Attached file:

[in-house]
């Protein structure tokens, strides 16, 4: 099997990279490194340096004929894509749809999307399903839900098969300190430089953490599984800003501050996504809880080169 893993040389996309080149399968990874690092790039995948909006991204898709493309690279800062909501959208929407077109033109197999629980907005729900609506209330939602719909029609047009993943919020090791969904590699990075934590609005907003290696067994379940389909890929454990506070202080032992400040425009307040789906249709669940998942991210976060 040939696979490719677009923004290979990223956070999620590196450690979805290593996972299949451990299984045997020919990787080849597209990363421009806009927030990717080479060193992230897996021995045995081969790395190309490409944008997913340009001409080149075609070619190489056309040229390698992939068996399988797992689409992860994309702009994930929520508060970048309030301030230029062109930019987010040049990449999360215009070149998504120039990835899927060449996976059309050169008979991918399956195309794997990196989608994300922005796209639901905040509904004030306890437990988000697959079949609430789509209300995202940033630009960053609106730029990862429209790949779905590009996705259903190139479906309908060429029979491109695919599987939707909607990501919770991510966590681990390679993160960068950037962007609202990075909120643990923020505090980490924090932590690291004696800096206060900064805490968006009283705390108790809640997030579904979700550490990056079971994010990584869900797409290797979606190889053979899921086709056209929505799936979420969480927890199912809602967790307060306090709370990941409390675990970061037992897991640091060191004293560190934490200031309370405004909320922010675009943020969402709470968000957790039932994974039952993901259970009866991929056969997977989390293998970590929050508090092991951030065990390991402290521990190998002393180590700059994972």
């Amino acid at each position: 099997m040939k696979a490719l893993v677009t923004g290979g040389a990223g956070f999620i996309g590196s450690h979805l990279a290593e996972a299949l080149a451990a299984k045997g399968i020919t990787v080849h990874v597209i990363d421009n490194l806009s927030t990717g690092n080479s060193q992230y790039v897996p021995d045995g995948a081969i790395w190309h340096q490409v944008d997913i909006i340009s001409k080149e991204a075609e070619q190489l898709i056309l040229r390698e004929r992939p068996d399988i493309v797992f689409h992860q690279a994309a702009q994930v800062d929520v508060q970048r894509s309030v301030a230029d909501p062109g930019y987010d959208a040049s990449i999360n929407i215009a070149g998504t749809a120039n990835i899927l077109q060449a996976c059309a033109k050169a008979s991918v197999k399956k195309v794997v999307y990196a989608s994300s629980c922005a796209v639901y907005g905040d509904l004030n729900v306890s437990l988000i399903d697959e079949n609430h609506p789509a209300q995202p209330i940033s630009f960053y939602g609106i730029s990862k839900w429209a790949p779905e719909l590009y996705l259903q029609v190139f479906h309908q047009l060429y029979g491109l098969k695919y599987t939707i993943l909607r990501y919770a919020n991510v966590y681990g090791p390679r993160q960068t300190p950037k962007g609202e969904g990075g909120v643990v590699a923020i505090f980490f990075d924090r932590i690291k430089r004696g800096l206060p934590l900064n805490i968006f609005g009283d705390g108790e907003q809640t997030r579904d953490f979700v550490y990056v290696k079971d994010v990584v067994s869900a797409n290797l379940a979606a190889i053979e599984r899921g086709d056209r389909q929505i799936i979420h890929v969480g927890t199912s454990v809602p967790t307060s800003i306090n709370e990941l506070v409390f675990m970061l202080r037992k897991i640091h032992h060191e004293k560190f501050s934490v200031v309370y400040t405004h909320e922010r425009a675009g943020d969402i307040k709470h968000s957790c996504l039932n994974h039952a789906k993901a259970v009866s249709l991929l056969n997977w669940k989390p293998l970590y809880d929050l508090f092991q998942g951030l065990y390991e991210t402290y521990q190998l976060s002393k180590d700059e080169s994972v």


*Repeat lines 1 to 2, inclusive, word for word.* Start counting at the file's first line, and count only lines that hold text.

[in-house]
């Protein structure tokens, strides 16, 4: 099997990279490194340096004929894509749809999307399903839900098969300190430089953490599984800003501050996504809880080169 893993040389996309080149399968990874690092790039995948909006991204898709493309690279800062909501959208929407077109033109197999629980907005729900609506209330939602719909029609047009993943919020090791969904590699990075934590609005907003290696067994379940389909890929454990506070202080032992400040425009307040789906249709669940998942991210976060 040939696979490719677009923004290979990223956070999620590196450690979805290593996972299949451990299984045997020919990787080849597209990363421009806009927030990717080479060193992230897996021995045995081969790395190309490409944008997913340009001409080149075609070619190489056309040229390698992939068996399988797992689409992860994309702009994930929520508060970048309030301030230029062109930019987010040049990449999360215009070149998504120039990835899927060449996976059309050169008979991918399956195309794997990196989608994300922005796209639901905040509904004030306890437990988000697959079949609430789509209300995202940033630009960053609106730029990862429209790949779905590009996705259903190139479906309908060429029979491109695919599987939707909607990501919770991510966590681990390679993160960068950037962007609202990075909120643990923020505090980490924090932590690291004696800096206060900064805490968006009283705390108790809640997030579904979700550490990056079971994010990584869900797409290797979606190889053979899921086709056209929505799936979420969480927890199912809602967790307060306090709370990941409390675990970061037992897991640091060191004293560190934490200031309370405004909320922010675009943020969402709470968000957790039932994974039952993901259970009866991929056969997977989390293998970590929050508090092991951030065990390991402290521990190998002393180590700059994972």